Title: Search Engine Metrics... Organic Search vs. Paid Placement
Author: Lawrence Deon
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Search Engine Metrics... Organic Search vs. Paid Placement
by Lawrence Deon

Let me preface this report by citing advertisers in 2004 have
spent 4 Billion dollars on search engine marketing according to
the Search Engine Marketing Professional Organization (SEMPO).

Website marketers cited Search engine positioning was the top
method to drive traffic to their sites (66%), followed by email
marketing (54%). Source: Direct Marketing Association.
Accordingly, the most cost effective way to market your web site
online is to obtain several top 10-search engine rankings in the
major search engines for your keywords.

According to a recent Jupiter Research Survey, searching on the
search engines is one of the main uses of the Internet among 79%
of users. Source: September 2002 Jupiter Research Survey. So that
being the case, whatever your promoting youíll want to make sure
it can be found on the first page of the search engines results

The reason is numerically simple. An Iprospect Survey in 2002
reported that 78% of web users abandon their search if the first
3 pages don't provide an answer to their question, and 28% donít
scroll past the 2nd page of results. Source: Media Post article
reporting results of Spring 2002 IProspect survey.

Combine those facts with the Internets explosive growth rate of
1.8 Million people worldwide going online every week for the
very first time, Source: Official Guide To Internet Promotion
and you can soon appreciate what a top 10 ranking can mean to

Google receives approximately 39.4% of all search engine traffic.
Yahoo receives approximately 30.4%. Theyíre simply the largest
search engines being utilized online today.

Bringing up the rear is MSN at 29.6%, and AOL 15.5% then Ask
Jeeves with 8.5%. Source: Nielsen//NetRatings January 2004

How much traffic is that? Well, Google and its partner sites
were reporting a whopping 250 million searches a day in February

Overture and its partners were reporting over 167 million
searches per day. Inktomi reported 80 million followed by
LookSmart with 45 million per day.

FindWhat reported 33 million while Ask Jeeves reported 20 million,
Alta Vista reported 18 million and finally Fast reported 12
Million searches per day. Source: Searchenginewatch.com 2004.

With all said, you can easily see how your search engine rankings
are directly proportional to the traffic your web site receives,
and your site traffic is directly related to your potential to
profit online.

Oh, and in case your wondering how much money is spent online; a
recent Forrester Research Report indicated that online spending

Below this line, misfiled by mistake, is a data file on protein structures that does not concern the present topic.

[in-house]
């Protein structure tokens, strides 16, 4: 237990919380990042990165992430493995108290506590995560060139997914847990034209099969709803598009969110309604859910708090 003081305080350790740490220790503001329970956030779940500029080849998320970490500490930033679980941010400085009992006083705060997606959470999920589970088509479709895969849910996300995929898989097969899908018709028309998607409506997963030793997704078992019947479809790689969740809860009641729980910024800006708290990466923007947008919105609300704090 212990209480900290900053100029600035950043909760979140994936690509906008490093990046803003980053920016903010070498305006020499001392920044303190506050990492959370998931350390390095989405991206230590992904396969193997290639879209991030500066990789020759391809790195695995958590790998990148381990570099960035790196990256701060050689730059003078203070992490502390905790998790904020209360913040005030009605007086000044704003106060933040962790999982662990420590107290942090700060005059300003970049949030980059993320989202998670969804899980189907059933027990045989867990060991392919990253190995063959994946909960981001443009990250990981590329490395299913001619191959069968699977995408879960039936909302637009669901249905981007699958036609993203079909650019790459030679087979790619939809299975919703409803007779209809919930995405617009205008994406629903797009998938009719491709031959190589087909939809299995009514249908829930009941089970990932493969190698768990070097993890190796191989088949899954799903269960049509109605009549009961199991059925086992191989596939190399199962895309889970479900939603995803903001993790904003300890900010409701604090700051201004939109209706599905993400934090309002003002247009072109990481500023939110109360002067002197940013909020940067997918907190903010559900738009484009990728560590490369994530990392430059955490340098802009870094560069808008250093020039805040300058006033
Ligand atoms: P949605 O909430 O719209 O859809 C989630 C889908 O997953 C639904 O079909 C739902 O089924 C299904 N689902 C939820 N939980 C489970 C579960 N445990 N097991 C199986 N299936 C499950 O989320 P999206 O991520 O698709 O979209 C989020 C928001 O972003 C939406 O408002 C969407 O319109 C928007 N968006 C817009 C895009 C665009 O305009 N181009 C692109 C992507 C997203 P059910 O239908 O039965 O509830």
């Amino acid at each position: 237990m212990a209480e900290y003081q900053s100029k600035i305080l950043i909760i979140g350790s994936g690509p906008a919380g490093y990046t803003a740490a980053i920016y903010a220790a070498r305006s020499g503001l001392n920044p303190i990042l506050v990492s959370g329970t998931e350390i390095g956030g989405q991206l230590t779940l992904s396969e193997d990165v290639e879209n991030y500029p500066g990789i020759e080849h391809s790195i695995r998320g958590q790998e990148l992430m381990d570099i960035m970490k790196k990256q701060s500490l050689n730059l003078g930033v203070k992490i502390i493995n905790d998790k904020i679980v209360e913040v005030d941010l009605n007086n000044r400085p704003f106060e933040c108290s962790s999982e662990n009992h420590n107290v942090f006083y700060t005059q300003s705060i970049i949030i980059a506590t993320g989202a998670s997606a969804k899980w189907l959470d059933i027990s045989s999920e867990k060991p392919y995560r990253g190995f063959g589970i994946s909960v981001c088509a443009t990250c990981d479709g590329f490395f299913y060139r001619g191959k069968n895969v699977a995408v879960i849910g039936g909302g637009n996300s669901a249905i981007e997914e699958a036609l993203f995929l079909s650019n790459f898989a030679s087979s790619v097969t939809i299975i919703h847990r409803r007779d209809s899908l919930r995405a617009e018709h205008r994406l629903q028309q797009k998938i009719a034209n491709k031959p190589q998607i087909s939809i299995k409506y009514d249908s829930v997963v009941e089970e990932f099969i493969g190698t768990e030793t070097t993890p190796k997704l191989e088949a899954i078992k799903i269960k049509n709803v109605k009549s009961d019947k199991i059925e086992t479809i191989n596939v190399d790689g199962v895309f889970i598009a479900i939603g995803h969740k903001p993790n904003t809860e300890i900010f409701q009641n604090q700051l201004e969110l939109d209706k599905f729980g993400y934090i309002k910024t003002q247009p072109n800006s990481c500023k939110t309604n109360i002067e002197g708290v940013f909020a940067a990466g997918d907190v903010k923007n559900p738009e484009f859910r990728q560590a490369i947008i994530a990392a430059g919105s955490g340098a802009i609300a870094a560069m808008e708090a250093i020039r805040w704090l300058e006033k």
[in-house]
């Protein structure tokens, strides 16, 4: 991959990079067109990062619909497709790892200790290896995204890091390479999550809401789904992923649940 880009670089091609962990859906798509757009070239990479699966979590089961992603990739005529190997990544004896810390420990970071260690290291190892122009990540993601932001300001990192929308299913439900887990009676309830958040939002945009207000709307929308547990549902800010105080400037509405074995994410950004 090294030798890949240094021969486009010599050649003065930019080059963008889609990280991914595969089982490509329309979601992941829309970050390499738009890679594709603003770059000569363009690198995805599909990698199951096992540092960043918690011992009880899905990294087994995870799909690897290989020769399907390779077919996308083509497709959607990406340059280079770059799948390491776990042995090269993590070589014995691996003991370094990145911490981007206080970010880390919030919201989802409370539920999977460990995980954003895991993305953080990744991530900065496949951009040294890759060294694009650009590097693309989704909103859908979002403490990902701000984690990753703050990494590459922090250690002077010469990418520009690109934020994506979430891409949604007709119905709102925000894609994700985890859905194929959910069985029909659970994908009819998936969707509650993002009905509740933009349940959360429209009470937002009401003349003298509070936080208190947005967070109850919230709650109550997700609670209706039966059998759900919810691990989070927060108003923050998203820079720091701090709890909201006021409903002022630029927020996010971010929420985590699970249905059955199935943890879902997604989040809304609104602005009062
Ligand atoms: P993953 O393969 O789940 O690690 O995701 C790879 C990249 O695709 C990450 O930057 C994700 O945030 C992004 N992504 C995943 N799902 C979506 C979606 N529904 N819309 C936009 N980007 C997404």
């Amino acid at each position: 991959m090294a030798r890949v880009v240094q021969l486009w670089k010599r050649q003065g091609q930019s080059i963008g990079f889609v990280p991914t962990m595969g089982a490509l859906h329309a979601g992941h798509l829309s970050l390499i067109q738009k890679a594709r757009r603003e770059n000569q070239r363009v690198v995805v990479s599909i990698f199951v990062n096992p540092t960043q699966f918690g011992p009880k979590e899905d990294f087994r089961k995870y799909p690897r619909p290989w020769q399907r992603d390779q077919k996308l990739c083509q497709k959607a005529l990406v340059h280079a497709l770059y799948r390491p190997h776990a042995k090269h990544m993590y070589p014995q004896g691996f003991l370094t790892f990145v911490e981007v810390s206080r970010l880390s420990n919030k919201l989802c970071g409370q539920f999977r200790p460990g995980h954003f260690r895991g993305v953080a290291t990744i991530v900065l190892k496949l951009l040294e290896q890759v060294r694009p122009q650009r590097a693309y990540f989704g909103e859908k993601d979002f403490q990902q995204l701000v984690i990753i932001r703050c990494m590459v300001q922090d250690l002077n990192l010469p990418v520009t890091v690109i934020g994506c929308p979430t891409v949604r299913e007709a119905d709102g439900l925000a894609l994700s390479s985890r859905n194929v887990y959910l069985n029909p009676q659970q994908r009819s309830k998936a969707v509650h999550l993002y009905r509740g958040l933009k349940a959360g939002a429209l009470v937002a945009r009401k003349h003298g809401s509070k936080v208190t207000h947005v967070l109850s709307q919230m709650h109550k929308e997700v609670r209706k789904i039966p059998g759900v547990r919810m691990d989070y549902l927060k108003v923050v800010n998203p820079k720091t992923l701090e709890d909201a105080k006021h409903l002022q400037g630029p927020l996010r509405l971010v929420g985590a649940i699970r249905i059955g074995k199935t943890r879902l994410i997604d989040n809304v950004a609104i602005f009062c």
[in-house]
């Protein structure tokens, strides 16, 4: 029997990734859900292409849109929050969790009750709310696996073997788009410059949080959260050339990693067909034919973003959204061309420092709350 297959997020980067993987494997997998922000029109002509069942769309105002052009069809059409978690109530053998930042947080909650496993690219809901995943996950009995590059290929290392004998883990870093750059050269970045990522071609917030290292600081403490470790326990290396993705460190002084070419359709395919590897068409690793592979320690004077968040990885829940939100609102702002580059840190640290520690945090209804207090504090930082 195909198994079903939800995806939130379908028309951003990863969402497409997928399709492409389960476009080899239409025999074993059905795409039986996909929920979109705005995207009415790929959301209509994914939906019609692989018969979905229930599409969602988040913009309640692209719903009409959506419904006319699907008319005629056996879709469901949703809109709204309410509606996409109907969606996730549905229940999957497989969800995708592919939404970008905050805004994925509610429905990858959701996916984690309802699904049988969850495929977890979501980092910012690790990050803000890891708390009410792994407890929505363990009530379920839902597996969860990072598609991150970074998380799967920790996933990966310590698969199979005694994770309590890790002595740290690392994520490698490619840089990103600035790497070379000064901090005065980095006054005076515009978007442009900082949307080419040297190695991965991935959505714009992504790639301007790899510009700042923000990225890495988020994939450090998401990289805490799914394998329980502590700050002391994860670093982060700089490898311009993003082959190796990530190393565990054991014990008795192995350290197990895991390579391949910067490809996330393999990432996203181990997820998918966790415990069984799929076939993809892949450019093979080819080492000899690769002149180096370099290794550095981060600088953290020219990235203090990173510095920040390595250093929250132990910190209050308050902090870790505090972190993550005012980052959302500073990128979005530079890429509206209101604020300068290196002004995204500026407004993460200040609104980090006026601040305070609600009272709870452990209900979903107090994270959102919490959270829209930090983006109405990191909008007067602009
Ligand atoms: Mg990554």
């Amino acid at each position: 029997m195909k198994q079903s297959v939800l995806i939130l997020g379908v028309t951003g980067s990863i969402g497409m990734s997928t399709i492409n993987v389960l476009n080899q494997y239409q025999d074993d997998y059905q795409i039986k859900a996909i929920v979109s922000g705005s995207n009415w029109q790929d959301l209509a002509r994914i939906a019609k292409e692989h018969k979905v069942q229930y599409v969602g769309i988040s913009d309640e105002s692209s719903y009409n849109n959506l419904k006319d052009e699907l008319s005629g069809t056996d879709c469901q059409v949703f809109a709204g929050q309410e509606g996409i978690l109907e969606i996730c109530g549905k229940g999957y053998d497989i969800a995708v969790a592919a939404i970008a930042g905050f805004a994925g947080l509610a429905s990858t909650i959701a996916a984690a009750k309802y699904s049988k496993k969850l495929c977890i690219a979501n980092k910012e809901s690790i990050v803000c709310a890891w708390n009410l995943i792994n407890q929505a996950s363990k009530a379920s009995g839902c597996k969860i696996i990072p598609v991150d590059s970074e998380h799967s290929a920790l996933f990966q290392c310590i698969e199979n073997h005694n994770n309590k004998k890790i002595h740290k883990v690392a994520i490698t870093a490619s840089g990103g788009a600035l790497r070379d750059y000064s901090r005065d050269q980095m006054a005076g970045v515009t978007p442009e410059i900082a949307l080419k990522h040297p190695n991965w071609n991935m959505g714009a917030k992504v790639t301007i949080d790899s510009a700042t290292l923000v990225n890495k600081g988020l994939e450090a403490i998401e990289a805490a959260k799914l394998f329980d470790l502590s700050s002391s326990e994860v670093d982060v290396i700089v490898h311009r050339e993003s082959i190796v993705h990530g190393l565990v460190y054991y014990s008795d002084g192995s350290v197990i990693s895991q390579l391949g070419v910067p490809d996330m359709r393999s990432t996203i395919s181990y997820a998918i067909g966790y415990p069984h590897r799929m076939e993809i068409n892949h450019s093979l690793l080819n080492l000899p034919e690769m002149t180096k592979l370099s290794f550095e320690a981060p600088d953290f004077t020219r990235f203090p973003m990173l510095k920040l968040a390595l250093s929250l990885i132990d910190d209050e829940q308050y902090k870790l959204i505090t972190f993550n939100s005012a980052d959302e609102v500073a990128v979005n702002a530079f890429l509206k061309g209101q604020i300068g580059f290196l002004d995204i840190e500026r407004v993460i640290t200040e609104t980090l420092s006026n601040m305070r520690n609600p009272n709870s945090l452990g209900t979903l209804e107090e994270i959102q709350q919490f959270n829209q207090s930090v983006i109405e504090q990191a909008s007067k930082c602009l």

reached $95,700,000,000 million in 2003! That's a cool 95.7
billion dollars. Projected online spending is estimated to grow
to $229 billion in 2008! A whopping 139% increase in online
spending! Source: Forrester Research

Now with these facts in mind Iím confident you can clearly see
what a top 10-search engine ranking can mean for your bottom line.
Although it does leave a question unanswered in my mind, what has
a higher ROI... organic search engine optimization or paid search?

According to SEMPOís key analysis, the U.S. & Canadian SEM
Industry Size Estimate by tactic in 2004, organic SEO accounted
for 12% of the market share or $492,057,200 while Paid Placement
accounted for $3,341,878,176 or 81.8%.

Interestingly, 9 out of 10 respondents are actively engaged in
organic SEM marketing programs accounting for 89% of the
respondent advertisers. This trend can be contributed to the
average cost of popular keywords continuing to escalate.

If the escalation continues to rise it could make paid search
engine advertising exponentially cost prohibitive for all but
the largest advertisers... the 900lb gorillas!

Simply put, ROI is outpacing inflation: SEMPOís key analysis
indicates advertisers could afford to pay on average 33% more
for their keywords and remain profitable, while they say prices
have gone up 26% on average in the last 12 months. Thatís
leaves a 7% advertising margin to maintain current profits for

SEMPOís data also noted that advertisers will get smarter about
managing their paid placement programs before they cut back on

This is also consistent with a report released by Nielsen/NetRatings
indicating that the growing demand for search engine advertising
is outstripping the supply of currently available advertising space.

These findings seem to indicate the inventory of keywords is
approaching a critical demand problem however; most advertisers
felt they still have some degree of price flexibility in their
paid placement programs before they will reach the threshold of
diminishing returns.

Is there any wonder why organic search engine positioning has
gained popularity for online marketers in 2004? Could it be
higher (ROI) return on investments?

SEMPO also cites that 43% of advertiser respondents have shifted
their budgets away from other marketing programs for Organic SEO.

So what does it all mean? Let the numbers speak for themselves.

Organic SEO is undeniably gaining favor over the lower ROI paid
advertising. This is evidenced by virtue of the fact that paid
advertising is becoming less profitable.

Although paid advertising will continue to hold a large portion
of the market share, as paid advertising returns diminish and
keyword costs soar my early 2005 forecast is for the
materialization of a progressive organic SEO market trend to
facilitate the need for advertising space.

Copyright 2005 Lawrence Deon

About the author: Lawrence Deon is an SEO/SEM Consultant and
Author of the popular search engine optimization and marketing
model Ranking Your Way To The Bank.



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